In my Christian Spirituality class at Messiah College we were talking about the Holiness Tradition recently. Before I dive into some thoughts I have of the class discussion, let me provide some background. For the class, we are reading Richard Foster’s Streams of Living Water. In the book there are six traditions discussed: The Contemplative Tradition, The Holiness Tradition, The Charismatic Tradition, The Social Justice Tradition, The Evangelical Tradition, and lastly The Incarnational Tradition.

While we are now only discussing the second tradition mentioned in Foster’s book, the discussion about the Holiness Tradition really brought up some thoughts for me. This tradition is not and should not be about “I am holier than thou,” but rather a transformational aspect to it.

During this transformational time we can become better brothers and sisters of Christ, and be transformed by Him. We can develop Christ-like virtues throughout the process. It isn’t the easiest thing to do, yet it is possible. Sure we are not perfect and sin, but we can still strive to do better.

In Galatians 5:16-26, Paul talks about two different ways of living. One is Christ-like and one is not. “Idolatry, drug use, and casting spells, hate, fighting, obsession, losing your temper, competitive opposition, conflict, selfishness, group rivalry, jealously drunkenness, partying, and other things like that. I warn you as I have already warned you, that those who do these things won’t inherit God’s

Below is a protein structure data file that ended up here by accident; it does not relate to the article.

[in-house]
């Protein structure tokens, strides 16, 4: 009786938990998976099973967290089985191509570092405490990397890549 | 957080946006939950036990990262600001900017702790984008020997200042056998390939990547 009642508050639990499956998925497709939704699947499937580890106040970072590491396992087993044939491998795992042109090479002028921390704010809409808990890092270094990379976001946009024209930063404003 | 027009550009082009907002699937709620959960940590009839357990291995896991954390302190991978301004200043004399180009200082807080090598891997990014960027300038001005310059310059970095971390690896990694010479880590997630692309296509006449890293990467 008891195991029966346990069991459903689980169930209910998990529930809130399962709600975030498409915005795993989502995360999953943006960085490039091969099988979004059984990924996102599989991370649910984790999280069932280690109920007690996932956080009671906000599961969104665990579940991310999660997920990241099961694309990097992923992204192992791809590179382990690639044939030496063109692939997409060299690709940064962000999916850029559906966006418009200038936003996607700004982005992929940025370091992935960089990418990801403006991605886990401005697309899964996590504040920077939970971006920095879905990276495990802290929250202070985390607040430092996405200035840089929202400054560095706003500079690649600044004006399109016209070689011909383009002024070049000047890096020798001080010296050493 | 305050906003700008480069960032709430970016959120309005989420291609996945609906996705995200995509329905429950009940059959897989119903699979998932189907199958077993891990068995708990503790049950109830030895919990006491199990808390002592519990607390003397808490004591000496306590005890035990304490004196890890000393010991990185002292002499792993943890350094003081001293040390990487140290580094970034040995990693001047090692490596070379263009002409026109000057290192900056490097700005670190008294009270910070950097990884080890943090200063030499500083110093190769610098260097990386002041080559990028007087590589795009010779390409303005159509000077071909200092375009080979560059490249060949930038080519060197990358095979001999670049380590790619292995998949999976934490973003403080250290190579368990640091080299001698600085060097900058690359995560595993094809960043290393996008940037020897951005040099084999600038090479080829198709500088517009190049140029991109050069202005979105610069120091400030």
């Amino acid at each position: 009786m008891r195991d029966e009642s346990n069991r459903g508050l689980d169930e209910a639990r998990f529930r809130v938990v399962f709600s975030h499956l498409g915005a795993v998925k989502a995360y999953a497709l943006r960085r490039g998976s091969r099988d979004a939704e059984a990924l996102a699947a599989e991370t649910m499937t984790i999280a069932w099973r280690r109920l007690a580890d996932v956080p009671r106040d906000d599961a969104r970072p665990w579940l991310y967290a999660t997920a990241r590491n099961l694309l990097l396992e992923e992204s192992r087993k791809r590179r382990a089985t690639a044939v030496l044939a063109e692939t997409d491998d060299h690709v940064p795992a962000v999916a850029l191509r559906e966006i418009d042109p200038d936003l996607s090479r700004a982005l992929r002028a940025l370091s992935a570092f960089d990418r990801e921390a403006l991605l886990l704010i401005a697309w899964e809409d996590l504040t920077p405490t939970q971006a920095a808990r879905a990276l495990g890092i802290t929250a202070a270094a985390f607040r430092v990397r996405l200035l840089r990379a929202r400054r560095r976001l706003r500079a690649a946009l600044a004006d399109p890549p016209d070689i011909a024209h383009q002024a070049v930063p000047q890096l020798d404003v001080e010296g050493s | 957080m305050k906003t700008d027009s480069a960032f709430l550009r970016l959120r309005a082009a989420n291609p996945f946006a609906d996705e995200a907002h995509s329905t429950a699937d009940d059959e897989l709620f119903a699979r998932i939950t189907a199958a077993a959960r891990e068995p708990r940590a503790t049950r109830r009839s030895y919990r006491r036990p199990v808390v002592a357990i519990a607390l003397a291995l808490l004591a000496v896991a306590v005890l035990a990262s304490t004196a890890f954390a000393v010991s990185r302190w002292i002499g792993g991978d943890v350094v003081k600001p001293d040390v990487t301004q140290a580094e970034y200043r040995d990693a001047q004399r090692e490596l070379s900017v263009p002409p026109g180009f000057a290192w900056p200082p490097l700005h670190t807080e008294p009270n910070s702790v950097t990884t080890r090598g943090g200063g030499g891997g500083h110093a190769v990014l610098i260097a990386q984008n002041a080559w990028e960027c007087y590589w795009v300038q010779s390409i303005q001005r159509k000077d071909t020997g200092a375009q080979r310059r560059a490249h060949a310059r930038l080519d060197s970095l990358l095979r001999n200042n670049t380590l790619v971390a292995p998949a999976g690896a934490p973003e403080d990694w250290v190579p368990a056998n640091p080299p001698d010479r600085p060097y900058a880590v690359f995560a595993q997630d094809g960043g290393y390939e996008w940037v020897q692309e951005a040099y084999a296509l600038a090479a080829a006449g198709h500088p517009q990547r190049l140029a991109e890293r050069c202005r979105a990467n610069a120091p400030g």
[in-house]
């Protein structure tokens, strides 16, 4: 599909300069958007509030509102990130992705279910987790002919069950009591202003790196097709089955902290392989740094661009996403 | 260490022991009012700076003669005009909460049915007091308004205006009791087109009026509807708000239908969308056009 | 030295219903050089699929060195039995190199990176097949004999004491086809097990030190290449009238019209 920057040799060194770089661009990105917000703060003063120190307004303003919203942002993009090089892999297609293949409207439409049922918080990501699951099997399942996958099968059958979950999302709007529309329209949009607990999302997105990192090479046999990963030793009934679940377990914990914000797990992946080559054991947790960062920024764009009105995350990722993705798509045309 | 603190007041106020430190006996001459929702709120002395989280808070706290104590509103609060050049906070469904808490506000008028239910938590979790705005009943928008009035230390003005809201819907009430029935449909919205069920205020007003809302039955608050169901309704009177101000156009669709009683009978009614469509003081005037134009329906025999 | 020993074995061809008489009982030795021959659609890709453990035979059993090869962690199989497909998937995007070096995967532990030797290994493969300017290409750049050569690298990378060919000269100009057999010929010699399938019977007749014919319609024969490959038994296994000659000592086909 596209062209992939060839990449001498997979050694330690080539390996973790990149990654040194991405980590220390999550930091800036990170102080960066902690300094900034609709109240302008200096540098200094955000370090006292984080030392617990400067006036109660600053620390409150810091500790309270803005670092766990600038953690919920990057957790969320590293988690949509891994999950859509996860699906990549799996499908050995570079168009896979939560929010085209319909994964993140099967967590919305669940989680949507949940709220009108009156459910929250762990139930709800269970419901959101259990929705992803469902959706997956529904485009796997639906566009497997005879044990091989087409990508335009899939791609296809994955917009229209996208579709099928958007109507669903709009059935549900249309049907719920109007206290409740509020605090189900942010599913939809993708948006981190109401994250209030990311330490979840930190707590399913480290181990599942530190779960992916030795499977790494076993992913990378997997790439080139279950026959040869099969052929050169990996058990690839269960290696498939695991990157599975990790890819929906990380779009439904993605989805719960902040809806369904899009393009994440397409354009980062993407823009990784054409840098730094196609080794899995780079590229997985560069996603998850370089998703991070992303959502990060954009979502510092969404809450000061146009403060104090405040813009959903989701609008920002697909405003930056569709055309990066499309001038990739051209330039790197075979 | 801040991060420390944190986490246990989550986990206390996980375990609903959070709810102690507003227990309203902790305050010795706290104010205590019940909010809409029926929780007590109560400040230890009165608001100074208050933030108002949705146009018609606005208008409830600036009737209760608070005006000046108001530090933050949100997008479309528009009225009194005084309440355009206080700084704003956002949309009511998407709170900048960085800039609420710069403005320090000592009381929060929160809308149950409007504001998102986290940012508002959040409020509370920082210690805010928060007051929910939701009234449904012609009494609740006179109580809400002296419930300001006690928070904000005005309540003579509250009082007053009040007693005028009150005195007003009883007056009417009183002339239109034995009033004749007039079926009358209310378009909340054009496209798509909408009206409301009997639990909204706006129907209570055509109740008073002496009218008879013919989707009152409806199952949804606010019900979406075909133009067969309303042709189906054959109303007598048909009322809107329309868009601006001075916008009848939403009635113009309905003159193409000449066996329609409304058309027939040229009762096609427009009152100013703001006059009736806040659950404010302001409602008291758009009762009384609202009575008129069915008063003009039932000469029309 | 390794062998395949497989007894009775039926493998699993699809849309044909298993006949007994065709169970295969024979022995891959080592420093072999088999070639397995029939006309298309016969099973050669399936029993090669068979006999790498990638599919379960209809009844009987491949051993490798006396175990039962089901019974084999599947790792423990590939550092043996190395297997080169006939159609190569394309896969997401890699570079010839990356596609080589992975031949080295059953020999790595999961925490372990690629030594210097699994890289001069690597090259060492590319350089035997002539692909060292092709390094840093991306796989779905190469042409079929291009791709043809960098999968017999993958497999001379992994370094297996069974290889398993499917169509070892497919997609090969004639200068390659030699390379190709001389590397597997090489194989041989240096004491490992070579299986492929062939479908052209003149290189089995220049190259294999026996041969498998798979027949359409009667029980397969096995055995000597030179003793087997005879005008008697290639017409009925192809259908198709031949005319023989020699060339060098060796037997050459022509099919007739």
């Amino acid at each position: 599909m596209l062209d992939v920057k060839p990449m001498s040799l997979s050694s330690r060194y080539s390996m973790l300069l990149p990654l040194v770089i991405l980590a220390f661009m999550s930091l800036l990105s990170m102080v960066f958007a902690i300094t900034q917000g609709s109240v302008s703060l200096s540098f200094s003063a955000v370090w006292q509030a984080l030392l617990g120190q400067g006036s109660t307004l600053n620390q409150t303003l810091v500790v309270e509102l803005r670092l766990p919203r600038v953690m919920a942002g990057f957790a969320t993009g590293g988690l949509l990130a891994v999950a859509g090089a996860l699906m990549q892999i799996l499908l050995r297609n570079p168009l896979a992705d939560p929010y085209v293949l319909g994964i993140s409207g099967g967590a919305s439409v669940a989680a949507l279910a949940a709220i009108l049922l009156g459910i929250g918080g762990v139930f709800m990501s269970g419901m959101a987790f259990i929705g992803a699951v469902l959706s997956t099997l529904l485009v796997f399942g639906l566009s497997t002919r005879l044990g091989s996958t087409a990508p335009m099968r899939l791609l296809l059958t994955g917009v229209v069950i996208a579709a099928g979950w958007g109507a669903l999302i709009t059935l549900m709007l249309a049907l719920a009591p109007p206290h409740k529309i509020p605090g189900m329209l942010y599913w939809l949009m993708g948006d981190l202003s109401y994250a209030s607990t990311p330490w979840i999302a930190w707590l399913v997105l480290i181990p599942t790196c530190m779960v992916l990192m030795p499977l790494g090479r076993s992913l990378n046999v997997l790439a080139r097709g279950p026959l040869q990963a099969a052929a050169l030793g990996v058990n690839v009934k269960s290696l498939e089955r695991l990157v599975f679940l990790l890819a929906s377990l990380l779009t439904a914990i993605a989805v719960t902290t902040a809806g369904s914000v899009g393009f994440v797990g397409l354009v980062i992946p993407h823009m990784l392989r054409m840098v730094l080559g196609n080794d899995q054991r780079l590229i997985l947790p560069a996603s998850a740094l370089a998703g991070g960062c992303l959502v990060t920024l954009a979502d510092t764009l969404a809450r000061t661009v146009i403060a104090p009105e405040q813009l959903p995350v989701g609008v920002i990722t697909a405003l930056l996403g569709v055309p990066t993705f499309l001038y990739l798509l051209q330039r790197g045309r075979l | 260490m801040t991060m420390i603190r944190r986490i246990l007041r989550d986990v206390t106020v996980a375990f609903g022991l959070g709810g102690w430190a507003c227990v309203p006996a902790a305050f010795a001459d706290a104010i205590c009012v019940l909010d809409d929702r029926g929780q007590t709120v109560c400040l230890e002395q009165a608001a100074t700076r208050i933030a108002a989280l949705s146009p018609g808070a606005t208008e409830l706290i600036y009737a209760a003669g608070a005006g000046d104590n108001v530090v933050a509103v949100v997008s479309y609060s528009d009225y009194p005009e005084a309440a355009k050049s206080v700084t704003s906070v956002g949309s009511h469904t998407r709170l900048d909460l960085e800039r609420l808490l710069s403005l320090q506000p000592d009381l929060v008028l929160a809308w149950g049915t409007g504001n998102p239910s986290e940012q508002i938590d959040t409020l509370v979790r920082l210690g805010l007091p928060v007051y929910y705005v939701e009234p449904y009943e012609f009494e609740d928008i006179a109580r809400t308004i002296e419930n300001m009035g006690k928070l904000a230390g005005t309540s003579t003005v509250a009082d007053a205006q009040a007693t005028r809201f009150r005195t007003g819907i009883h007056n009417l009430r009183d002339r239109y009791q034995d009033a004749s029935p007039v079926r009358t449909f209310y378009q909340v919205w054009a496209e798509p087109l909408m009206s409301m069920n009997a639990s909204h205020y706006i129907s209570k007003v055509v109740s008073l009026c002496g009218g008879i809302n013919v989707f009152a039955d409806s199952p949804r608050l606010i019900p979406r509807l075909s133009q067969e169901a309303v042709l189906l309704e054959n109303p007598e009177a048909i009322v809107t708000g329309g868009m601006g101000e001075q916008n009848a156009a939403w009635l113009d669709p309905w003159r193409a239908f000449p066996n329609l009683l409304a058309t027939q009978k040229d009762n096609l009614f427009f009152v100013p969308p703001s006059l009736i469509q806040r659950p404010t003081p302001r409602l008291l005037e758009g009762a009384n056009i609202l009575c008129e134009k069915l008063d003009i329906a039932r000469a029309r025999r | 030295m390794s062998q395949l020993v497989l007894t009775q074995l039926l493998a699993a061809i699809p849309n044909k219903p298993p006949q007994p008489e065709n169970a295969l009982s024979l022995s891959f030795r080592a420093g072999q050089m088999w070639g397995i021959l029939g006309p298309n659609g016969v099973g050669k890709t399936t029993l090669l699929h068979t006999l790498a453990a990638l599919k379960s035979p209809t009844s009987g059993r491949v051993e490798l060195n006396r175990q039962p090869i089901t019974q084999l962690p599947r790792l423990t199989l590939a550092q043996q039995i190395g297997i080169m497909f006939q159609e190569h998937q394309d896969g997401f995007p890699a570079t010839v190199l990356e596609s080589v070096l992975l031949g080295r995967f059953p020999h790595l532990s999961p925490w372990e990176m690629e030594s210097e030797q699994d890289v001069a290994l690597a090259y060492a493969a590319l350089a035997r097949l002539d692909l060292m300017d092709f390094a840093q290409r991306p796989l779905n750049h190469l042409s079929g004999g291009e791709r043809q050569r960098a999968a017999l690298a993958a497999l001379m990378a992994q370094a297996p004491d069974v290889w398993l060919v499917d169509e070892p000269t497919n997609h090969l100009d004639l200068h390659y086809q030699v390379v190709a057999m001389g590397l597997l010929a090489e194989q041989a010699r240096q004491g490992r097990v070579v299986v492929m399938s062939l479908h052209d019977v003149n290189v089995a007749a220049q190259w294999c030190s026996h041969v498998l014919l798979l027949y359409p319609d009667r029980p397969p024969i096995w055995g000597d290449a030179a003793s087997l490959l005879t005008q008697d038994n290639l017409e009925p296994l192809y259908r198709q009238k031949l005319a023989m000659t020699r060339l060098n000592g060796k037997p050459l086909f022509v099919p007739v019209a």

kingdom” (Galatians 5:20-21 CEB).

After stating what is not Christ-like, Paul shares what the fruit of the Spirit is.

“But the fruit of the Spirit is love, joy, peace, patience, kindness, goodness, faithfulness, gentleness, and self-control…Those who belong to Christ Jesus have crucified self with its passions and its desires. If we Live by the Spirit, let’s follow the Spirit. Let’s not become arrogant, make each other angry, or become jealous of each other” (Galatians 5:22-23,25-26).

This Lenten Season is an opportunity for us to be transformed. During a time when many of us give something up for Lent, we can use this time to become more Christ-like. It might be difficult for us to kick an habitual act like losing our temper quickly, but through this preparation time we can allow the Spirit to work in and transform us.

Like I previously said, it won’t be easy to do, but if you allow the Spirit to guide you, there is an opportunity to be transformed and live out the fruits of the spirit in our everyday actions.

“The fruit of the Spirit is love, joy, peace, patience, kindness, goodness, faithfulness, gentleness, and

Phil Naegely is a student at Messiah College and has served with Hope Church at Delanco Camp, which holds an annual work retreat at camp. He blogs at PhilosophyofPhil and writes about the Philadelphia Union for Image credit: David Linder, via CreationSwap

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